If she wants to she eats bread today

March 29, 2007

(saltyfemme says: welcome to guest blogger oneluckyfellow, poet and community organizer extraordinaire)

As a community organizer in Jewish communities, I often ask people to draw connections between their social justice activism and their Jewish experience. For some this is obvious, for others not at all clear, for most there are stories of Passover – the holiday when families talk about slavery and liberation, when college kids spend time on alternative Haggadahs* for meaningful seders.

My given family rips through a 20 minute seder – we stick our pinkies into Manishewitz and drip small circles on to our plates to remember plagues brought against a repressive regime; we open the door for Elijah to symbolically open our home to anyone who needs a place to rest. My first Passover away from home, I found myself at a seder in Maine where they did everything differently and yet I could still understand, because it was the same story and the same rituals, in the same order. Right then, I realized that my individual experience was connected to a collective narrative, and that that held power.

It is up to me to claim my heritages (not just Jewish), learn from and challenge texts and traditions and make them live today. Years after that seder in Maine, a friend and I had our own two-person Seder consisting of (Jewish and non-Jewish) stories of oppression, resistance, and vision. I know we weren’t alone.

With that, I would like to share a few Passover resources with you.

­* Members of JFREJ’s Shalom Bayit: Justice for Domestic Workers campaign put together a set of readings on issues relating to domestic workers’ justice for Passover. It’s a great addition to any seder.

* A last night seder event hosted by Jews Against the Occupation (JATO) on April 10th in NYC.

­ * A poem by me:


If she wants to she eats bread today
If she wants to she doesn’t eat bread
today. But today the name she
was named to love Israel
in cannot love the taste
of clean cupboards nor
the land that lives by the clock
of Jewish words. The one
that shuts down on Friday
night and rests until Saturday
It tells her when to make
borscht and never runs out of
farfel at the supermarket
The buses shut down and
only men can initiate
divorce because that’s what
the men decided. Her
name is Rose

She cannot
love the wall that lets this
clock run. That lets
a Settler shoot into trees,
watch someone fall
to the ground. And leave
without repercussions. She can’t
love the clock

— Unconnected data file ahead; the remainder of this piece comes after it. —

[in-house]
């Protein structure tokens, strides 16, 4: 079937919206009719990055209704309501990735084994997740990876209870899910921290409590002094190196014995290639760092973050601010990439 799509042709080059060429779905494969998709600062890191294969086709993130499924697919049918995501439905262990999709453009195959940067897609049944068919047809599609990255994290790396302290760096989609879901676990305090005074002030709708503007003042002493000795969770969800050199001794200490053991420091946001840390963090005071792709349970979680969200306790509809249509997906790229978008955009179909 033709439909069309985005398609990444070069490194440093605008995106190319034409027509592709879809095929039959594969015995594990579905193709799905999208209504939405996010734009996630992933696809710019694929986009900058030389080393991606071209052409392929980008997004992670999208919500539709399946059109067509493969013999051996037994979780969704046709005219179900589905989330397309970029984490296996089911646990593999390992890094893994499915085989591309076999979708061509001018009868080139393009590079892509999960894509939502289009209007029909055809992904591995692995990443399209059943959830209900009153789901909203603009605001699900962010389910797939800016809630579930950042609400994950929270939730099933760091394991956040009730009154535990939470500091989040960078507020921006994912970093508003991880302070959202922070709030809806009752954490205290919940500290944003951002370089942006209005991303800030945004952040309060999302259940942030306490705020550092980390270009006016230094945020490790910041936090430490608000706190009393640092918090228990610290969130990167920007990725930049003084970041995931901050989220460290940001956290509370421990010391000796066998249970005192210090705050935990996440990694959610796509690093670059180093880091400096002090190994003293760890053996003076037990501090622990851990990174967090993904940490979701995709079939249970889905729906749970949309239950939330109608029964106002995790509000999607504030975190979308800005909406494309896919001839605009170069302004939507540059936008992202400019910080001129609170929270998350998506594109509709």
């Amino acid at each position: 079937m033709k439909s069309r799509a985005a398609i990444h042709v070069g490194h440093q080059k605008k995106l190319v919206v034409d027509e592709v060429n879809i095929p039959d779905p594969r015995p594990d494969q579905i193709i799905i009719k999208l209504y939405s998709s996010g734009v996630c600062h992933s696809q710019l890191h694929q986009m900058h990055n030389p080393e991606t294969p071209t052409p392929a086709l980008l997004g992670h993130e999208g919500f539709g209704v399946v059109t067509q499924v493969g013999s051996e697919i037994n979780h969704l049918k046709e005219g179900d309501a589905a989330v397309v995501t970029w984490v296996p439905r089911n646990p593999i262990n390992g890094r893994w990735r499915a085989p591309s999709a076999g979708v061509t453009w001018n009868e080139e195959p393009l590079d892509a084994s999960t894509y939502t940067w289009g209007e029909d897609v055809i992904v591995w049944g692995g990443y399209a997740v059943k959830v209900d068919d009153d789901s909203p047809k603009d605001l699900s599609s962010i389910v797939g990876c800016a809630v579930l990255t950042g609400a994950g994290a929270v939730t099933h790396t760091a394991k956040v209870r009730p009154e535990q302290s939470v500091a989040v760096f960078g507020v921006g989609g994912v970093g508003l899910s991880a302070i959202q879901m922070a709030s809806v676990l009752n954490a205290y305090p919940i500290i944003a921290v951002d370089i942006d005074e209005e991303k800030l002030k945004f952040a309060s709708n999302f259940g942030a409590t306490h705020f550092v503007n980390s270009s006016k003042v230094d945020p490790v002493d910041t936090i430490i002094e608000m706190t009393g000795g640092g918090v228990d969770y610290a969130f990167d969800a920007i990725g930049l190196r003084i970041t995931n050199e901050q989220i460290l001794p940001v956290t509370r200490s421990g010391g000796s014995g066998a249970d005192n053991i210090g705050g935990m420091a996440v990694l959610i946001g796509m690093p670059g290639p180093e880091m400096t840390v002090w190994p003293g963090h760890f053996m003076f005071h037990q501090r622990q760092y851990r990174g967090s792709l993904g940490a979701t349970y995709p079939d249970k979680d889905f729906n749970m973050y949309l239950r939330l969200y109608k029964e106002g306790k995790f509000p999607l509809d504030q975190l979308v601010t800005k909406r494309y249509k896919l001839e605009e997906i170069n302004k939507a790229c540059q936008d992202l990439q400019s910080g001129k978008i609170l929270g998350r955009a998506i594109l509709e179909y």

that takes a Palestinian’s time
to wait on thirty different lines
to maybe send this person who
shot his uncle to jail maybe

She bought olive oil stronger
than all others
in old soda bottles
label ripped off
but cannot love the walk
she took
home to make dinner
to celebrate freedom
when she looks in young male eyes
who cannot love anymore

checking IDs, yelling in the face of
her friend Palestinian
blue Palestinian green
American Secular Israeli Queer
and together,
she resists

the clock
wound by black coated prayer,
with pieces made by red, white,
and blue suited prayer
by no prayer she knows

The clock that hides
women beaten by their husbands or
cleaning houses far away from home
The clock that closes
restaurants and roads, so
she can’t eat where and when she wants to
on the one brief day
Israeli workers get to rest
and she can’t march with Pride
while children wait detained
next to tanks that bear the star
she wears with six points

She can’t ever go home
without their smiles
at the soldiers, their return
to half walls of cement
posters pasted up

If she wants to she cannot
love the way she wants to

though she can move back
to a land whose clock
does not remember
her. Does not always
save a box of farfel
for her breakfast
or rest enough for her
to rest too

Back to rapid time and people blind
fixed on sermons at the temple
where she feels at home

Silent at the Seder
she misses land
she cannot love,
curses her mother’s tradition,
defies her father’s hate,
won’t eat bread today cannot
love today
the way she wants to

*Haggadah-the story of the exodus from Egypt, and our guide for the seder.

tags: guest posts



  1. nice poem…

    On seder references, check out the (unfortunately) still timely, Love and Justice in Times of War Haggadah.

  2. I like your poem, a lot
    thank you!

  3. […] femme shares a poem, ‘Passover’, by guest blogger […]

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